1975: Victory of FNL[edit]

Upon the declaration of the victory of FNL in 1975, DFFG activists gathered at the Östermalm representation office of the Provisional Revolutionary Government in celebrations. The following day, 15,000 people celebrated the victory in Stockholm on May 1, 1975.[18]

Vietnam-China war and disbanding[edit]

In 1977 DFFG was renamed the Vietnam and Laos League for Friendship and Solidarity (Vietnam- & Laosförbundet för vänskap och solidaritet).[3] The 1978 Cambodian–Vietnamese War would mean the end of the organization. It had split into three factions, one group fully supporting Vietnam, one fully condemning Vietnam and supporting the Chinese attack on Vietnam and a third group that opposed the Vietnamese invasion of Cambodia but did not support the Chinese attack on Vietnam. The organization was disbanded on May 14, 1979.[2]

Cultural impact[edit]

An important factor to the success of the DFFG was the strong support the movement was able to gather amongst prominent artists and intellectuals at the time, such as Jan Myrdal, Sara Lidman, Lars Forssell, Cornelis Wreesvijk and Fred Åkerström. The posters of the organization were often painted by well-known artists.[13]

Publication[edit]

DFFG published Vietnambulletinen ('The Vietnam Bulltine'), which was sold by DFFG activists outside Systembolaget shops and in the streets.[2] The first issue was published in May 1965.[6] At its peak, Vietnambulletinen had a circulation of 50,000.[13]

Bibliography[edit]

DFFG May Day poster from 1973. Slogan reads 'Unity - Solidarity - 1 May, Solidarity with the people of Indochina'.

In 1975 DFFG published FNL i Sverige: Reportage om en folkrörelse under tio år ('FNL in Sweden: Report on a people's movement during ten years') a detailed account of the history of the organization from its own perspective. The first major academic study on the DFFG was published in 1996, Rebeller i takt med tiden: FNL-rörelsen och 60-talets politiska ritualer by Lund University historian Kim Salomon. and reviews the DFFG from a rightwing standpoint. Salomon claims that DFFG had a "Janus' face", showing a non-communist exterior whilst internally being run by KFML for political purposes.[19][20]

Vietnam var nära : en berättelse om FNL-rörelsen och solidaritetsarbetet i Sverige 1965-1975 ('Vietnam was close: an account on the FNL-movement and the solidarity work in Sweden 1965-1975') by Åke Kilander was released in 2007.[21] The book was labelled a 'coffee table book' in a Svenska Dagbladet editorial.[22] Kilander is a former DFFG activist himself.[23] The book is based on interviews amongst former DFFG activists.[20]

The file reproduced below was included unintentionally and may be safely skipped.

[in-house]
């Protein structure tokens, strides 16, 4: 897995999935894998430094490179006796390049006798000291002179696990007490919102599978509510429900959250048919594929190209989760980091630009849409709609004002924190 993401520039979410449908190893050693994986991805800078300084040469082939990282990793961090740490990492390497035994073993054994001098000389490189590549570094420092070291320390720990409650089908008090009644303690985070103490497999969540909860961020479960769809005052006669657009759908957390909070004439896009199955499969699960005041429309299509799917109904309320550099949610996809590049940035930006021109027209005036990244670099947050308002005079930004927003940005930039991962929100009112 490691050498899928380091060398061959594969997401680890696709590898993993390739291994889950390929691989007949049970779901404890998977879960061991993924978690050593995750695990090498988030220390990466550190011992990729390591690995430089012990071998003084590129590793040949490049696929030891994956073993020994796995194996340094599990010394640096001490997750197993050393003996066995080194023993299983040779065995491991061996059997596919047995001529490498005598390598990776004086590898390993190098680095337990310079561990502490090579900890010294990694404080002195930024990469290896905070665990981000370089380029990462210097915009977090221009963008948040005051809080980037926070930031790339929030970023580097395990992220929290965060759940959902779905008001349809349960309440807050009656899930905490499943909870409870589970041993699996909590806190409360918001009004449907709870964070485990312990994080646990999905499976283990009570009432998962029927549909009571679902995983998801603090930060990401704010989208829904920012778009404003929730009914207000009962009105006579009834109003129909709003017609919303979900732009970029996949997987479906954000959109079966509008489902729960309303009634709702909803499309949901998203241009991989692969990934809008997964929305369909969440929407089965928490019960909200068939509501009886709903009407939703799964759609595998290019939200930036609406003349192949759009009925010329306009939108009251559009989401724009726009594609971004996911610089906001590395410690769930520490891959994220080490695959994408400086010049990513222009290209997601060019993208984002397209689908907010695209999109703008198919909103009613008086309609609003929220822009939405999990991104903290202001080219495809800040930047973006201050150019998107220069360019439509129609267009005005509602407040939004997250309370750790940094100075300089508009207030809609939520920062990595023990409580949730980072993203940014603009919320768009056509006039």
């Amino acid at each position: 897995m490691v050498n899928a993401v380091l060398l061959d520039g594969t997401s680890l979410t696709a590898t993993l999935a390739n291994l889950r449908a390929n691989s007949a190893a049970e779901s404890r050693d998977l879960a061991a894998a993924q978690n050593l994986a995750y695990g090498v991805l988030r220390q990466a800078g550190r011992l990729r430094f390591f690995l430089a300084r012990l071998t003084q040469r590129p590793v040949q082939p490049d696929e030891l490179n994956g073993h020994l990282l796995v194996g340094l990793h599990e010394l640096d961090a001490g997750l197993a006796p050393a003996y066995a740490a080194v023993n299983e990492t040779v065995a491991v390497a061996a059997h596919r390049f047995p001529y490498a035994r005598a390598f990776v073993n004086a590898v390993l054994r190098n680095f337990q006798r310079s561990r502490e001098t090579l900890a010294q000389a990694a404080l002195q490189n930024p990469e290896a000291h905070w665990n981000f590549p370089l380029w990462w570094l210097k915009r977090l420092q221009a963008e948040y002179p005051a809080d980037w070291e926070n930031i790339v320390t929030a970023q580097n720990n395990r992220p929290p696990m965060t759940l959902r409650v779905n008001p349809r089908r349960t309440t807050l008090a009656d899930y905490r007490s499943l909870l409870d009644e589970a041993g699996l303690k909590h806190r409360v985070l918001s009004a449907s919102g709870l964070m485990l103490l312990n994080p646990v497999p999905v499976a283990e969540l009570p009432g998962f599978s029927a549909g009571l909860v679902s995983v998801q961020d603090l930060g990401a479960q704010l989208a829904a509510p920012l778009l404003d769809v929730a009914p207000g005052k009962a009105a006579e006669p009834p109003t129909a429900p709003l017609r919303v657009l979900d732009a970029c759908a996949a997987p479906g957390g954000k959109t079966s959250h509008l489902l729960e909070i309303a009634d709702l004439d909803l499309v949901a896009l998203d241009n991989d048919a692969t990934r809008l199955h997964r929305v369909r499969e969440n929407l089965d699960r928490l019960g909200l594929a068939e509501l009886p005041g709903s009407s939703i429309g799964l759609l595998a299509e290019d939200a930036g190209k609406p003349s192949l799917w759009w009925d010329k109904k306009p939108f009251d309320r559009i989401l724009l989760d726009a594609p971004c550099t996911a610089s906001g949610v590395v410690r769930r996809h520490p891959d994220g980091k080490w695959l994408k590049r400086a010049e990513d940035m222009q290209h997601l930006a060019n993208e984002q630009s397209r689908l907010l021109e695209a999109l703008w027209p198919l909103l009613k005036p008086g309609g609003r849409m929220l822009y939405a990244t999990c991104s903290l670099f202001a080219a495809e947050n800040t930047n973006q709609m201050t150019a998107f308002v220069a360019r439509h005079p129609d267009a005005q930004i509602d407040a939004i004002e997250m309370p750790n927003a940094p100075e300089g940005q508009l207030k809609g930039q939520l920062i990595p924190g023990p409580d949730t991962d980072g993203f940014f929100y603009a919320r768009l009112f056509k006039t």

References[edit]

  1. ^ a b c d Schildt, Axel, and Detlef Siegfried. Between Marx and Coca-Cola: Youth Cultures in Changing European Societies, 1960-1980. New York: Berghahn Books, 2007. p. 245
  2. ^ a b c d e f g 'Le Phuong said he was grateful for my views' - Vietnam in the collections
  3. ^ a b c d e En misslyckad historik
  4. ^ a b Sellström, Tor. Formation of a Popular Opinion 1950 - 1970. Uppsala: Nordiska Afrikainst, 2003. p. 344
  5. ^ a b c En kamp för fred - och revolution
  6. ^ a b Ilska mot kriget fick svenskar att blicka utåt
  7. ^ FNL-rörelsen i Sverige 1965-1968
  8. ^ a b c Hammarström, Tommy. Rebellerna
  9. ^ a b Sörensson, Kenneth. "Se dig om - men blunda", published in Fjärde internationalen 1/1983
  10. ^ Holmqvist, Kalle. FNL-arna hade rätt!, published in Flamman May 18, 2007
  11. ^ Mathiasson, Robert. Frank Baude om vägen till ett nytt revolutionärt parti , published in Proletären June 20, 2007
  12. ^ a b c Schildt, Axel, and Detlef Siegfried. Between Marx and Coca-Cola: Youth Cultures in Changing European Societies, 1960-1980. New York: Berghahn Books, 2007. p. 247
  13. ^ a b c d Det var rätt att göra uppror!
  14. ^ Strand. Dieter. Det var fred i Europa men stor strid i Sverige, published in Aftonbladet May 23, 2005
  15. ^ a b För en revolutionär solidaritetsrörelse! om Vietnamrörelsens historia
  16. ^ Historik
  17. ^ Cronqvist, Marie, Lina Sturfelt, and Martin Wiklund. 1973: en träff med tidsandan. Lund: Nordic Academic Press, 2008. pp. 57-58
  18. ^ När FNL blev en svensk folkrörelse
  19. ^ Karlström, Ulf. Rörelsen växte underifrån, published in Clarté
  20. ^ a b Mattsson, Per-Olof. Lärdomar av den svenska FNL-rörelsens uppgång och fall
  21. ^ Wernström, Sven. Inspirerande om klassisk folkrörelse, published in Folkbladet June 30, 2007
  22. ^ Gudmunsson, Per. En klass saknas alltid i klasskampens historia, published in Svenska Dagbladet September 3, 2007
  23. ^ Nilsén, Rolf. Historien om Sveriges FNL-rörelse, published in Norrbottens-Kuriren October 17, 2007

External links[edit]

Songs produced by DFFG[edit]